By some estimates, up to 85 percent of Americans have experienced low back pain and research reported in The Journal of Pain showed that pain intensity ratings, pain location and sensory and affective variables differ among individuals with acute and chronic low back pain. In some cases, these factors might be predictive of which acute pain patients may develop chronic pain.
Researchers from the Rehabilitation Institute of Chicago and Northwestern University’s Feinberg School of Medicine recruited 40 acute back pain patients and 37 with chronic back pain for the study. The subjects were trained to rate their pain and completed several different questionnaires designed to assess pain intensity, medication use and evidence of affective disorders, such as depression.
The researchers investigated differences in pain characteristics between sub-acute back pain and chronic back pain and their relationship to pain intensity.
They noted there is limited information regarding differences in clinical-based features in short-and long-term back pain. The common differentiation for distinguishing types of low back pain are: acute pain lasting less than six weeks, sub-acute pain with duration of seven to 12 weeks and chronic pain lasting three months or longer.
Results showed that pain intensity was significantly higher in the chronic low back patients. Regarding pain location, the study reported sub-acute pain patients had a higher incidence of unilateral radiating pain while chronic pain subjects experienced mostly bilateral pain. Surprisingly, the depression score showed just a slight increase in those with longer pain duration and was considered to be attributable to pain intensity.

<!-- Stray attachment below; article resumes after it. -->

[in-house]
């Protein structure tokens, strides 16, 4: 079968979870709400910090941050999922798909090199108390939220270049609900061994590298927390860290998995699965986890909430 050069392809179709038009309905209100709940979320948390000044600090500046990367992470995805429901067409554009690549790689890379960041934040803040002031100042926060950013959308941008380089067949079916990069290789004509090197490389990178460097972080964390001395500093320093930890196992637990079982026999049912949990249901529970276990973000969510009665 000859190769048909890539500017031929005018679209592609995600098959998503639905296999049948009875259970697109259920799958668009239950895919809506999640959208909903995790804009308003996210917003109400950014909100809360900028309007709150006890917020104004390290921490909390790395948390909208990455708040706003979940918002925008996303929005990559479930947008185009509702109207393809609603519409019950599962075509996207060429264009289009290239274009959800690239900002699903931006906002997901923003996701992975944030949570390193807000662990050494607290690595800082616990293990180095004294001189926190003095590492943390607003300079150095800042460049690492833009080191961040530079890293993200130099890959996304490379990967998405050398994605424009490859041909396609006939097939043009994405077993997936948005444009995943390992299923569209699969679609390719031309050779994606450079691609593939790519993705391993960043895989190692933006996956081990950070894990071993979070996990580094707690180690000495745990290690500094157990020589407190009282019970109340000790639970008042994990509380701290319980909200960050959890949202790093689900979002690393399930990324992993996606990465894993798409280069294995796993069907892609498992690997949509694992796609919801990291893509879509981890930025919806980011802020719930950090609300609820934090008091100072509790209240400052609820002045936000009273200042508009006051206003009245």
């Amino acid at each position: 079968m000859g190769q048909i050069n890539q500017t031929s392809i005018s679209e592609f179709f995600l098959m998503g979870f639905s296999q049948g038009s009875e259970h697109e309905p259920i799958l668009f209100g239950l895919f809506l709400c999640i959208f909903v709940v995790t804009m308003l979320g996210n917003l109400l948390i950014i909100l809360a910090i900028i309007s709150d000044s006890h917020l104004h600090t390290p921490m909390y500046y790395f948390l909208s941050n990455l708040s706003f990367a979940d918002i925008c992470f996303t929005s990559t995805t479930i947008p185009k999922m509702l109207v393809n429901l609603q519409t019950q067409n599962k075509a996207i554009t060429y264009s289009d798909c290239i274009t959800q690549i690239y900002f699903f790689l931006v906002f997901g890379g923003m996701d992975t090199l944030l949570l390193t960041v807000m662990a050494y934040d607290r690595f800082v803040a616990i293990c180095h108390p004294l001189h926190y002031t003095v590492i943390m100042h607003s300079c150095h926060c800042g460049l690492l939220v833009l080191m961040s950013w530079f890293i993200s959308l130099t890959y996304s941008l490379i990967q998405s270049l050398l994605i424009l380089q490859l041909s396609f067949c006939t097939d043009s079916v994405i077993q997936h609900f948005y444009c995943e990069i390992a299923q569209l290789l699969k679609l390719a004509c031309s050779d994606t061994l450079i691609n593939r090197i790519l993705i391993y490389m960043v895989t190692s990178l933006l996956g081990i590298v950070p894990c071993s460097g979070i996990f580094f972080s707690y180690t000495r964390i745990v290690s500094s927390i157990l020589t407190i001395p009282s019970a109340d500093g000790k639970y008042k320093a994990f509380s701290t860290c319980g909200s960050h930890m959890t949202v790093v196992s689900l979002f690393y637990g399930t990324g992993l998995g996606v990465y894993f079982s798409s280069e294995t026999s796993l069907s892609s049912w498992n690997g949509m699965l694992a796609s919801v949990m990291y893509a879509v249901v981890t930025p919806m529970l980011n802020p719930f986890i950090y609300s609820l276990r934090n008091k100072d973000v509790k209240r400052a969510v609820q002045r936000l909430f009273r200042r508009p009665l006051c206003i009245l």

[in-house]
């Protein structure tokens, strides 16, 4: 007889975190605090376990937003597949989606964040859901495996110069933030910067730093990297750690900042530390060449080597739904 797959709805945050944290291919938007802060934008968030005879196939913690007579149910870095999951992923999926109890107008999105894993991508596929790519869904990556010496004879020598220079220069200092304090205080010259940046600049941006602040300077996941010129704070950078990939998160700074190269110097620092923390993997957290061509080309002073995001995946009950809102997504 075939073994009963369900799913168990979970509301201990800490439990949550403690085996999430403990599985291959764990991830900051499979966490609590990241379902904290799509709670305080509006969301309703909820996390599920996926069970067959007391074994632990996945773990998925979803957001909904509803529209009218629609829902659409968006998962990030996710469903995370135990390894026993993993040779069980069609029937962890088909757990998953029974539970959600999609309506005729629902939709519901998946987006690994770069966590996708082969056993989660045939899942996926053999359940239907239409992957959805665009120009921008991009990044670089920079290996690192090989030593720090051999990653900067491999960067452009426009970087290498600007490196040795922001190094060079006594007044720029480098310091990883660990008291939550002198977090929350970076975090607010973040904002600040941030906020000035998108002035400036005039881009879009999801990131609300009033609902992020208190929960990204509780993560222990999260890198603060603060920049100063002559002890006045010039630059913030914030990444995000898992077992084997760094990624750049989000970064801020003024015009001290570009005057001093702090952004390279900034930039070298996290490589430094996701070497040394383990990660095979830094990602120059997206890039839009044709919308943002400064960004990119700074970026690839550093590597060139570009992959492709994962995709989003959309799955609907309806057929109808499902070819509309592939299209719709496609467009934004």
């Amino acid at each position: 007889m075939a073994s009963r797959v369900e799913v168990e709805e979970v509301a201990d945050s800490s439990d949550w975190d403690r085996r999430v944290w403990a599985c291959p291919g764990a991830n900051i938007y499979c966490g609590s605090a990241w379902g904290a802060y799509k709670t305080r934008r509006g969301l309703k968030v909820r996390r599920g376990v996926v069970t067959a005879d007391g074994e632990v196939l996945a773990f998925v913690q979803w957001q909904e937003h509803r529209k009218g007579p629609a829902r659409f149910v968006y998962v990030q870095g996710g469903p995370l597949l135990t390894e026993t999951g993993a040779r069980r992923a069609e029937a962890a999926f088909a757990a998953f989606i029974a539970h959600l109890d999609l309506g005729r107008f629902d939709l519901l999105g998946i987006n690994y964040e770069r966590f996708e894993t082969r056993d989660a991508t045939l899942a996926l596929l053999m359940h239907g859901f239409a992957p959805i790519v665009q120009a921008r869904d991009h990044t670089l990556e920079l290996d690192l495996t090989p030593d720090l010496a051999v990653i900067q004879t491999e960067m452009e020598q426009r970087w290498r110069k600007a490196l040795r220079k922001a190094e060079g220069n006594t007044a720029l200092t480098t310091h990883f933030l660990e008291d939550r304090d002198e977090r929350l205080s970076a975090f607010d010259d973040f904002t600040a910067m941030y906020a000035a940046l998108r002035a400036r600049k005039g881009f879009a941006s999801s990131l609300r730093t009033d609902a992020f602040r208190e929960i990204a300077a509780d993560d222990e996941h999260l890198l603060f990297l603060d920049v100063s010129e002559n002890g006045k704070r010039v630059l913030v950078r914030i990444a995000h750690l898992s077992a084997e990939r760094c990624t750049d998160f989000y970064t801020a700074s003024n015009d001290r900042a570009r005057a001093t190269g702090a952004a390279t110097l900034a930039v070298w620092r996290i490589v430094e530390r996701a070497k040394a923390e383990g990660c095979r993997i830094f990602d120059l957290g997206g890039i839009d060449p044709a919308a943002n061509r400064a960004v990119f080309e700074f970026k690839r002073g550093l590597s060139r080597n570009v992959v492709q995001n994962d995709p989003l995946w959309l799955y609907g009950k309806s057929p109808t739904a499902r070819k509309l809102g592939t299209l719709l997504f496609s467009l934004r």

The authors concluded that pain intensity and pain location are characteristics that can predict chronic low back pain. They noted that chronic low back pain subjects reported more significant pain than sub-acute pain subjects in their study and there also is published evidence that the location of pain in acute back pain patients may serve as a predictor for development of a chronic condition. According to several reports, patients with sub-acute low back pain who experience discomfort triggered by movement at distal body sites have a poorer prognosis than those in which pain is more localized.
About the American Pain Society
Based in Glenview, Ill., the American Pain Society (APS) is a multidisciplinary community that brings together a diverse group of scientists, clinicians and other professionals to increase the knowledge of pain and transform public policy and clinical practice to reduce pain-related suffering. APS was founded in 1978 with 510 charter members. From the outset, the group was conceived as a multidisciplinary organization. The Board of Directors includes physicians, nurses, psychologists, basic scientists, pharmacists, policy analysts and others.
Source: American Pain Society